We were recently sent an article by a Canadian contact from enRoute magazine [‘This Brand is Your Brand’] on the ‘new’ profession of place branding. Not so new, we say. Place branding, whether a country, city, region, suburb or development, has been here for some time. Consider this 1938 quote, “A great city goes out beyond its borders, to all the latitudes of the known earth. The city becomes an emblem in remote minds; it exerts its cultural instrumentality in a thousand phases”. While we now have a more formal approach, the development of place brand strategies, understanding places as brands is not really new...we just now want to overtly manage them, or in some instances, such as a recent project we completed in Newcastle Australia, create them.
But yes, there is more discussion about places as brands. In part, this is because we are starting to more fully understand the holistic nature of brands but also because as people, we are now defining ourselves by where we live. Some interesting research has been undertaken to support this by Richard Florida, ‘The Rise of the Creative Class’, Professor at Carnegie Mellon University.
A true sign of the longevity of place branding is the recent outbreak of place brand generics...MCentral apartments in Sydney, recently claimed “genuine New York apartments”. The key is that even to those who have never been to New York, a style, emotion and mood is evoked by use of the term “New York”. Place branding can also be used effectively to re-generate an ailing geographic area. Parramatta Australia tried this in 2002, only to be thwarted by town planning problems.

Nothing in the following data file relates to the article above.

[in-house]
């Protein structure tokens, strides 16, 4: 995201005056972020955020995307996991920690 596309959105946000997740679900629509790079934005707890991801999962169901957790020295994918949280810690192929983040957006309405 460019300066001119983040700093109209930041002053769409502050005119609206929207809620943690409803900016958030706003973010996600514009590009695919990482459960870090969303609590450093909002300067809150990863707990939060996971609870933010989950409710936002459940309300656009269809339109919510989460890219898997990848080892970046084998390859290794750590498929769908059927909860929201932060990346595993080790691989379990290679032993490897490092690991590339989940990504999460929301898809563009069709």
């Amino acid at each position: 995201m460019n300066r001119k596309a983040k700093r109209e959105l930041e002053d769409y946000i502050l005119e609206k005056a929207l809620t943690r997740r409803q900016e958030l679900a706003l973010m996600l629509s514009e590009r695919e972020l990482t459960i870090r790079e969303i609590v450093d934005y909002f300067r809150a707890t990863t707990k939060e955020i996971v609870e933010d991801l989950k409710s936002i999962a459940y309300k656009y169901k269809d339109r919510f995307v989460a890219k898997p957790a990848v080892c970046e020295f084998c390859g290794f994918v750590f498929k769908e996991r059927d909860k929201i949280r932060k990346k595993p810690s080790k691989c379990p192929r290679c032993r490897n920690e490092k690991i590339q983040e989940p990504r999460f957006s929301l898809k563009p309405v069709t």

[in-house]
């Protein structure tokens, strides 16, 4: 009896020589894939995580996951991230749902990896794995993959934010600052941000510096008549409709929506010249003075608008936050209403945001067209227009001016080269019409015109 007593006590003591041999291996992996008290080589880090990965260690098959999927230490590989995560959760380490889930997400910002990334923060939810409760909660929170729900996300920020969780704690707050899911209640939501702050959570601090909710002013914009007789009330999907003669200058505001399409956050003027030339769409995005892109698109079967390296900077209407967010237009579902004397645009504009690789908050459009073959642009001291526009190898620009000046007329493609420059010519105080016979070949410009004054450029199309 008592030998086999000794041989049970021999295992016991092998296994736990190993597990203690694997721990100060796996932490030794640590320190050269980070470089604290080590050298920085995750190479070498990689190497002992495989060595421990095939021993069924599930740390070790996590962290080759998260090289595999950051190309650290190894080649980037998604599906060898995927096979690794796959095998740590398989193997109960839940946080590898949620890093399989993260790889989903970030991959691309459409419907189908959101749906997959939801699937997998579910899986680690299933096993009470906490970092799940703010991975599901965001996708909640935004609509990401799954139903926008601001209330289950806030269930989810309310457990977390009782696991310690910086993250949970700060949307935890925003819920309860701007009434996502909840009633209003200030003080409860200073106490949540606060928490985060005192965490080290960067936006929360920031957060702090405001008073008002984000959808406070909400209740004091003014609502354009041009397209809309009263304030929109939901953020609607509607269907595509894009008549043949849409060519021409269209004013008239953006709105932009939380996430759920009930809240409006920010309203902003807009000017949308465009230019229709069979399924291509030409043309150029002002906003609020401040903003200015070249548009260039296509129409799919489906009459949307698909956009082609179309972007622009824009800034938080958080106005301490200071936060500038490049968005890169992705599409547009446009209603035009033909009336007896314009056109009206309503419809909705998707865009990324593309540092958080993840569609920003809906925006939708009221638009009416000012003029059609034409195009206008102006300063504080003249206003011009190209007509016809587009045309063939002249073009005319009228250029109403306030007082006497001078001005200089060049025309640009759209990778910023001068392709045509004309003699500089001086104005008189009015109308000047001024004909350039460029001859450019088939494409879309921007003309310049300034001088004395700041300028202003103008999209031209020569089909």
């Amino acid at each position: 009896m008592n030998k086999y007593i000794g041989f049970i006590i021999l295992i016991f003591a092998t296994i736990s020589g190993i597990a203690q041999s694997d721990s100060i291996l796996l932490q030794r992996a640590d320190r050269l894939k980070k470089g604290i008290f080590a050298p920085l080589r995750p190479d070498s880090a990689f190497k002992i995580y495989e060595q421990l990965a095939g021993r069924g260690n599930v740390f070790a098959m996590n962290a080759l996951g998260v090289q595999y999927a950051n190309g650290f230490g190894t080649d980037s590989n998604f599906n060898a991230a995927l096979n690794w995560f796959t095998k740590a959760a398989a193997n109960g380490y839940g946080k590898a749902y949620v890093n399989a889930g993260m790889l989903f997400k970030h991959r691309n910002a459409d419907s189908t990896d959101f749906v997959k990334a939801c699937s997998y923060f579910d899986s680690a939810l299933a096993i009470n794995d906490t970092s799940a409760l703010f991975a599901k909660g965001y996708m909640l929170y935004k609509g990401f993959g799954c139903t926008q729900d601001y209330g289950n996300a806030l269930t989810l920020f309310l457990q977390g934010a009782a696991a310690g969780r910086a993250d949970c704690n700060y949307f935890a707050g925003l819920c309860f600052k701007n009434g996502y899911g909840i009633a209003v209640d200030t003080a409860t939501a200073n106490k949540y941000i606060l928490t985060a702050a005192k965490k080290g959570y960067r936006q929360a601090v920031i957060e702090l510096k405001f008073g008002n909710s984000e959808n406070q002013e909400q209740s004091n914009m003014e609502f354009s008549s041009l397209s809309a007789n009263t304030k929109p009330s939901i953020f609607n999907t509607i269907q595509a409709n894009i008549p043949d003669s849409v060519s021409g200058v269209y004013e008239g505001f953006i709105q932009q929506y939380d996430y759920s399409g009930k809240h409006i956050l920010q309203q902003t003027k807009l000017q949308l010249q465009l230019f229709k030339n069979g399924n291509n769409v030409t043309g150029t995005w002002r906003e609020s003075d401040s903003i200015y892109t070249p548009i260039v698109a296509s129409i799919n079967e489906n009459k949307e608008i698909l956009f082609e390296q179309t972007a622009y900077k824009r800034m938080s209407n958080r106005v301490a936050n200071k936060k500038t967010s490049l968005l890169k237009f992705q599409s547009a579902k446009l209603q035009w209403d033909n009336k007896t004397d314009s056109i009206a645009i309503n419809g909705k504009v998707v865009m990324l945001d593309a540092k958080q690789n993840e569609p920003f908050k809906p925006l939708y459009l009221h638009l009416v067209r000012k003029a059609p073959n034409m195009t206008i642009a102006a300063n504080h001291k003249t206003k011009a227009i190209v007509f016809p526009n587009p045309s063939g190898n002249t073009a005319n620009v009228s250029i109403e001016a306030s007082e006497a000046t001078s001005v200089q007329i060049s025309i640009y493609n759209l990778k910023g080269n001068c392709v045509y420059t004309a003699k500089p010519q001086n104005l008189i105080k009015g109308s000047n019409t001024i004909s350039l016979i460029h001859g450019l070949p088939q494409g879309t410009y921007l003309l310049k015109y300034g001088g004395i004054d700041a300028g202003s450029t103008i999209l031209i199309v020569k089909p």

What is vital, as with all branding, is that the brand is not artificially created, but is based on research and reality. When undertaking place branding for Lee Wharf Newcastle, we conducted multiple site visits, interviews with Newcastle residents [the true owners of a place brand] and lots of ‘digging’ in the historical section of Newcastle library. Place branding is also subject to the co-authoring processes of its inhabitants, who over time, assist in the shape and fashion of the place brand.
enRoute also refers to the importance of change in regards to place brands and even national identities; “radical thinking about our national futures is precisely the mindset required”. Which only supports Florida’s argument that “quality of place” is closely linked with our view of ourselves, hence we now define ourselves by where we live, not what we do.
Satellite image of Sydney copyright NASA 1996
21 June 2005
Posted by Stephen Byrne at 2:36 PM